Campbell has a rare and interesting angle, for a mainstream reporter, which is captured in the headline: “Sarah, You’re Not One Of Us.” Here’s the top:
Sarah Palin may be a lot of things, but she is not a fundamentalist Christian.

In fact, she is no more a fundamentalist than Barack Obama is a Muslim. The misinformation about both candidates (she’s evangelical, by way of Roman Catholicism and Pentecostalism; he’s a Congregationalist) has at its heart an ignorance that, like that fountain in the Sunday school song, runs deep and wide.

Understand that Palin will never be my candidate. I disagree with her on a woman’s right to choose, on marriage equality and on the sorry little wars in Iraq and Afghanistan. In fact, my list of reasons for not voting for her is so long that one hardly needs to bring religion into it. Still, she’s an evangelical, the tribe of Christians to which roughly 26 percent of Americans belong. A fundamentalist is a tiny, unique (roughly three-tenths of a percent) subgroup of that, and Palin doesn’t make the cut. ....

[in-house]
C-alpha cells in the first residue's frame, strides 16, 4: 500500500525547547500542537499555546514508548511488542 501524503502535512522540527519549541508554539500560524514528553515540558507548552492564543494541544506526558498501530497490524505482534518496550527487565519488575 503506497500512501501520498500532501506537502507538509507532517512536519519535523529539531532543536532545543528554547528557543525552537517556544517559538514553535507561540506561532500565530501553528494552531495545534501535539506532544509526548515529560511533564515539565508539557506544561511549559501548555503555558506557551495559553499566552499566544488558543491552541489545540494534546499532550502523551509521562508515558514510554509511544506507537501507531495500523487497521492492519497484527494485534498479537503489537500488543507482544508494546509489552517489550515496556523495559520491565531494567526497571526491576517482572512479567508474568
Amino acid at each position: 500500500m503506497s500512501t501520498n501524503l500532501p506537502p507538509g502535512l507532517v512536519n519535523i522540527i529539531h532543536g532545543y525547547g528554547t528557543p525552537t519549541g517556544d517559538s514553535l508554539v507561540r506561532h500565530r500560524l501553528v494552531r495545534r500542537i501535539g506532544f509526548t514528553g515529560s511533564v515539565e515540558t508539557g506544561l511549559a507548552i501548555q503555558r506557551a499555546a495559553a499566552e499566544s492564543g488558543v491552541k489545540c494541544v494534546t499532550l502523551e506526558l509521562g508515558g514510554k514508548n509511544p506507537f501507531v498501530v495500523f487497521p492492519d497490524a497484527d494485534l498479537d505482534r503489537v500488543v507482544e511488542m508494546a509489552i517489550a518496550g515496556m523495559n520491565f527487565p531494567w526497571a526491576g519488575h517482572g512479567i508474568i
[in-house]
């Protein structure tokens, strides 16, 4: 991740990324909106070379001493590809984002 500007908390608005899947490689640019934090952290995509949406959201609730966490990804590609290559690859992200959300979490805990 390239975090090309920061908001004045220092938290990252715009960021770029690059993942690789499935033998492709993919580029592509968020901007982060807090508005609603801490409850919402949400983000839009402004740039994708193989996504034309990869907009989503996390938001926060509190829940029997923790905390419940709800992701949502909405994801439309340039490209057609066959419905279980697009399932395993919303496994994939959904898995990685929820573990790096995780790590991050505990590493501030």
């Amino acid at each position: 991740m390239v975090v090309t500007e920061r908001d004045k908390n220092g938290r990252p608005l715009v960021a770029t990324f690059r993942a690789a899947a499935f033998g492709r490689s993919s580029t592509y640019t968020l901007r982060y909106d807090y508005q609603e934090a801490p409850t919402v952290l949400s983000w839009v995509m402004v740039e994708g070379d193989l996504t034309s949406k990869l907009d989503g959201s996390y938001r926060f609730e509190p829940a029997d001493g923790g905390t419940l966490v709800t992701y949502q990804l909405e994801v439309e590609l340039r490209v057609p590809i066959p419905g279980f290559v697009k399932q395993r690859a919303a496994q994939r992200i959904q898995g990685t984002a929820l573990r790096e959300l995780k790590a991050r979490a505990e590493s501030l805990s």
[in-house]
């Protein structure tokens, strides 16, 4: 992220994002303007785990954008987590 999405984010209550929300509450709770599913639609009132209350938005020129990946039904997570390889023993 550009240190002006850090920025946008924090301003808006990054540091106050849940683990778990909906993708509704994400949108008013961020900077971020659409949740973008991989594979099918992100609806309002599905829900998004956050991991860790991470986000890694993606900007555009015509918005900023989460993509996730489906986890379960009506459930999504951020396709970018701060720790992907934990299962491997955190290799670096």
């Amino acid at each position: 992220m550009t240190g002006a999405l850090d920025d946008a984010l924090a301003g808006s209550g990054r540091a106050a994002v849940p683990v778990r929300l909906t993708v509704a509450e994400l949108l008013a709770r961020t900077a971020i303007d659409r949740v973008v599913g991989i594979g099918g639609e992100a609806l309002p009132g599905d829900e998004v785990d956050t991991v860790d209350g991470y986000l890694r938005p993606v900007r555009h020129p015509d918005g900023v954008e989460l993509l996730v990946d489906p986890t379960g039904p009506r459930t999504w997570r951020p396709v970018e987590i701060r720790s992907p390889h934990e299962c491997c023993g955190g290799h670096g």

The word “fundamentalist” probably came from a series of tracts published with the money of two oil men worried that Christianity was losing its way. The tracts’ tone is fairly moderate, but people took the message — as people will do — and ran with it. The essays that stressed the authority of the Bible became bedrock for some. For years, a popular bumper sticker at my local Foodtown read, “God said it. I believe it. That settles it.”